• Peanut butter (2 Tablespoons) has less than 1 gram of naturally occurring sugar.

Names of added sugar, as seen on ingredient lists:

  • Agave nectar
  • Barley malt
  • Beet sugar
  • Blackstrap molasses
  • Brown rice syrup
  • Brown sugar
  • Cane juice
  • Cane Sugar
  • Caramel
  • Carob sugar
  • Castro sugar
  • Coconut sugar
  • Corn syrup
  • Corn syrup solids
  • Crystalized fructose
  • Date sugar
  • Dextrose
  • Diastatic malt
  • Evaporated cane juice
  • Fructose
  • Fruit juice concentrate
  • Galactose
  • Glucose
  • Glucose solids
  • Golden syrup
  • Grape sugar
  • High fructose corn syrup
  • Honey
  • Invert sugar
  • Lactose
  • Malt syrup
  • Maltodextrin
  • Maltose
  • Molasses
  • Muscavado
  • Palm sugar
  • Panela
  • Panocha
  • Rice syrup
  • Sorghum syrup
  • Sucrose
  • Treacle
  • Turbinado sugar
  • Yellow sugar

Note: saccharin, aspartame, acesulfame potassium (Ace-K), and sucralose are all high-intensity artificial sweeteners. They contain no calories and average 200 x sweeter than regular sugars. Products with no, or low, added or total sugar may contain one or more of these sweeteners. Although they do not contribute to added sugar in the diet, they should be restricted to prevent unknown health consequences when consumed in high amounts.

Recommended versus reality

The current Dietary Guidelines for Americans recommend getting no more than 10% of your total needed calories for the day from added sugars, for ages two years through adult. The average added sugar intake is 13% of total daily calories with only 42% of kid’s ages 2-17 years meeting the recommended 10%.

As an example, if you need 2,000 kcal in the day (this is the standard reference for daily values on a nutrition facts panel) then you are allotted up to 50 grams of added sugar for the day, or about twelve teaspoons.

Forty-Seven percent of added sugar in the diet comes from sweetened beverages and 31% comes from snacks and sweets. This is easy to imagine considering one, 12 ounce can of soda contains between 35-50 grams of added sugar and a granola or protein bar can range anywhere from 5 to 20 grams.

The American Heart Association has stricter recommendations, at 9 teaspoons for men and 6 for women, per day; half of the amount stated by the Dietary Guidelines. You have to really do your label reading to find food options that don’t push you over your allotted added sugar for the day.

Then again, if there is no label then you know there cannot be any added sugar; raw ingredients will only contain natural sugars and do not count towards the recommended added sugar in your total day’s intake. Meaning whole fruit and berries, nuts and seeds, and cut veggies, for example.

Why do we care about added sugar?

Added sugar is simply added calories, without essential nutrient value.

Multiple research studies back the claim that high levels of added sugar in the diet (regularly consuming above the recommended amounts as stated above) contribute to increases in triglycerides, LDL cholesterol, visceral fat, total body weight, and blood pressure. Therefore aiding in high risk of chronic disease development, including cardiovascular disease, type 2 diabetes, and cancer.

Other label claims:

Sugar free= <0.5 grams of total sugar per serving

Reduced sugar= 25% less sugar than the original product

Are you interested in tracking your added sugar? Fooducate and SugarRush are two phone applications that can help you do this. Use these, or good old pen and paper, as an awareness tool to determine how much sugar you have in your diet and if it might be necessary to make different choices to lessen your intake of added sugar.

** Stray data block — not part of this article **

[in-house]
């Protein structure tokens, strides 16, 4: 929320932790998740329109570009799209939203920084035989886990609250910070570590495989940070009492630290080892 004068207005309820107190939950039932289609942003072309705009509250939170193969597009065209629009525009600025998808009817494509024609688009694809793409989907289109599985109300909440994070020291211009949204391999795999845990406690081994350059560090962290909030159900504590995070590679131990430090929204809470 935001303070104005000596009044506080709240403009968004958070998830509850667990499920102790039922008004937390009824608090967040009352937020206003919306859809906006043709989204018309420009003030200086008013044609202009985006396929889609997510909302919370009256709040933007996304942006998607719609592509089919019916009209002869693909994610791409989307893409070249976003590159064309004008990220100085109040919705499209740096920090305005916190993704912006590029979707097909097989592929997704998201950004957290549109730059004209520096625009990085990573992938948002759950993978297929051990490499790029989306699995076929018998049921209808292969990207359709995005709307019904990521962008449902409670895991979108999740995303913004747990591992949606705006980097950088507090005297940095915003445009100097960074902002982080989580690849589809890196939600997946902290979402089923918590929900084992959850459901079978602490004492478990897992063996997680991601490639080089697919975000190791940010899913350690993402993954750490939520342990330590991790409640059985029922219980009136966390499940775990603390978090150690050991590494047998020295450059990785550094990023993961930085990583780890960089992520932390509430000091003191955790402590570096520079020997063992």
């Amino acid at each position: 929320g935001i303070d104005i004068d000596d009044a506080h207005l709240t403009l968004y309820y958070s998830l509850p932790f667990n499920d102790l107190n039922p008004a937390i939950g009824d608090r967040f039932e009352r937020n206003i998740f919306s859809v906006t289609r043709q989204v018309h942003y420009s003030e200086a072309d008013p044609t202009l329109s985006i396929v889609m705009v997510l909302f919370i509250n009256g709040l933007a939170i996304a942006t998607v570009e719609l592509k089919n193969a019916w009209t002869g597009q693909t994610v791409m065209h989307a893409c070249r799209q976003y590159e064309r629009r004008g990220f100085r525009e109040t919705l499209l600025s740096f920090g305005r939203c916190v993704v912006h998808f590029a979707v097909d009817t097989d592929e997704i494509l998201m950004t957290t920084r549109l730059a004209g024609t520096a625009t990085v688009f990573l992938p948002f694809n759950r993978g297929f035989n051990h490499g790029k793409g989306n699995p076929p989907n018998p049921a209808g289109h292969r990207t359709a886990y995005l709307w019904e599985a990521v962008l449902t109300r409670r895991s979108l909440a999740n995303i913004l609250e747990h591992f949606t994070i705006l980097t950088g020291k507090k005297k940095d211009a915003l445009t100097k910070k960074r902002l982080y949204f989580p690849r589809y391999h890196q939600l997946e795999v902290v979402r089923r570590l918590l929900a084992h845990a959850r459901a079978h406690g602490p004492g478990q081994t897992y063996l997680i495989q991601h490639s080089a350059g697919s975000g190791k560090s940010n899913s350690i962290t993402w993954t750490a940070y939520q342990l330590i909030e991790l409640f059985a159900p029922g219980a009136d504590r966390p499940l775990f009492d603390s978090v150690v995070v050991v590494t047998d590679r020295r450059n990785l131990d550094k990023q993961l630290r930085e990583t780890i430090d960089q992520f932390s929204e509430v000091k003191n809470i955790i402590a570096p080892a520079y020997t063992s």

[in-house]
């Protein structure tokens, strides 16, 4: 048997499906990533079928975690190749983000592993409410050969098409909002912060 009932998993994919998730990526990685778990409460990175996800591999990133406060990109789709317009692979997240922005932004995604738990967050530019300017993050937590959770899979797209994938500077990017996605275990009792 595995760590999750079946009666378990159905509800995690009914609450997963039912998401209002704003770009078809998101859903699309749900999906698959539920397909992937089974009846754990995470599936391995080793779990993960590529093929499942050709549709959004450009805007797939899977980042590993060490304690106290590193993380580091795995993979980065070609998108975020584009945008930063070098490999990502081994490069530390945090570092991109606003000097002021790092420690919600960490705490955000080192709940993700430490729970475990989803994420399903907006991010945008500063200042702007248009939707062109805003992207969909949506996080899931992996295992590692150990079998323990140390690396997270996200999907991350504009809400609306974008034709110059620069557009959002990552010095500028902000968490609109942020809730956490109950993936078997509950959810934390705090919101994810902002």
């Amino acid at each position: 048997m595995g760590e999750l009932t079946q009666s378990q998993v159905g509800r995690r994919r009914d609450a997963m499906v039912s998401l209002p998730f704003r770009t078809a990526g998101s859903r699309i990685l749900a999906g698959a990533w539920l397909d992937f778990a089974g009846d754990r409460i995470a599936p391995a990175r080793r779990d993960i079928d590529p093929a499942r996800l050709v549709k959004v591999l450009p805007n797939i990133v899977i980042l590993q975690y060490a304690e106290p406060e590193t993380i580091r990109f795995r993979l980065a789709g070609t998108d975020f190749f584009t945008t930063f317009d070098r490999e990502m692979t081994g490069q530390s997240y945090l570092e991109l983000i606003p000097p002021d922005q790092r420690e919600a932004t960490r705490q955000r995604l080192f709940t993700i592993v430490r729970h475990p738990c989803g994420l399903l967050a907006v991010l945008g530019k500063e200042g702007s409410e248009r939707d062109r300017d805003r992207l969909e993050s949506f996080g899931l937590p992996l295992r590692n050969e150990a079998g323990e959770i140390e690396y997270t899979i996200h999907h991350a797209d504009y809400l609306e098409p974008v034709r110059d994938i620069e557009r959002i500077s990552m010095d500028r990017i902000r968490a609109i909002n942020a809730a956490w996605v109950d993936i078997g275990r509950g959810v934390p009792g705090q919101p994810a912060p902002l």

Sources

U.S. Department of Health and Human Services and U.S. Department of Agriculture. 2015 – 2020 Dietary Guidelines for Americans. 8th Edition. December 2015. Available at https://health.gov/dietaryguidelines/2015/guidelines/.

American Heart Association: http://www.heart.org/HEARTORG/HealthyLiving/HealthyEating/Sugars-101_UCM…



Stress Busters

Modified from SAIF Corporation, saif.com

  • Unplug from electronics
  • Tell a joke
  • Ask for help
  • Pet a cat
  • Walk barefoot in the grass
  • Sing a song
  • Give yourself a message
  • Take a deep breath
  • Put on some music
  • Use positive self-talk
  • Go for a brisk walk
  • Daydream
  • Take a break in nature
  • Cut back on caffeine
  • Hug someone
  • Simplify
  • Organize
  • Find shapes in the clouds
  • Play with a dog
  • Write down your fears
  • Angry? Talk about it
  • Go to work a different way
  • Set goals
  • Learn to say no
  • Plant a flower
  • Get up fifteen minutes earlier
  • Dance
  • Plan a walking meetings
  • Lift weights
  • Go to bed early
  • Use incense
  • Do something spontaneous
  • Tell someone you love them
  • Meditate
  • Go fishing
  • Stretch
  • Take the stairs
  • Sit and watch the sunrise or sunset
  • Write a poem
  • Laugh out loud
  • Close your eyes and listen
  • Challenge yourself to do something new
  • Watch a bird
  • Eat vegetables for breakfast
  • Read a book
  • Forgive someone
  • Apologize

Make a list of things you are grateful for



Freedom From Smoking

Quitting tobacco is a difficult endeavor but can be done! According to the American Cancer Society, most success comes from utilizing 2 or more of the following; encouragement and support from friends and family members, telephone smoking-cessation hotlines, stop-smoking groups, online quit groups, counseling, nicotine replacement products, prescription medicine to lessen cravings, and guide books.

Resources to prepare for your quit attempt:

Freedom From Smoking Workshop:

Deschutes County offers employees and dependents on the Deschutes County Health Plan a free workshop in tobacco cessation through the American Lung Association, titled Freedom From Smoking. This workshop provides you with the tools necessary to quit smoking and successfully stay smoke-free.

FFS workshops are run based on collective interest.

Sign up by calling 541-330-4613 or emailing Juli.McKee@medcor.com


The Oregon Tobacco Quit Line:
1 (800) 784-8669 English, 1 (877) 266-3683 Spanish.

Online cessation resources:

American Lung Association’s Freedom From Smoking, www.ffsonline.org

American Cancer Society’s Quit for Life Program, www.alerewellbeing.com/quit-for-life/

Become an EX, www.becomeanex.org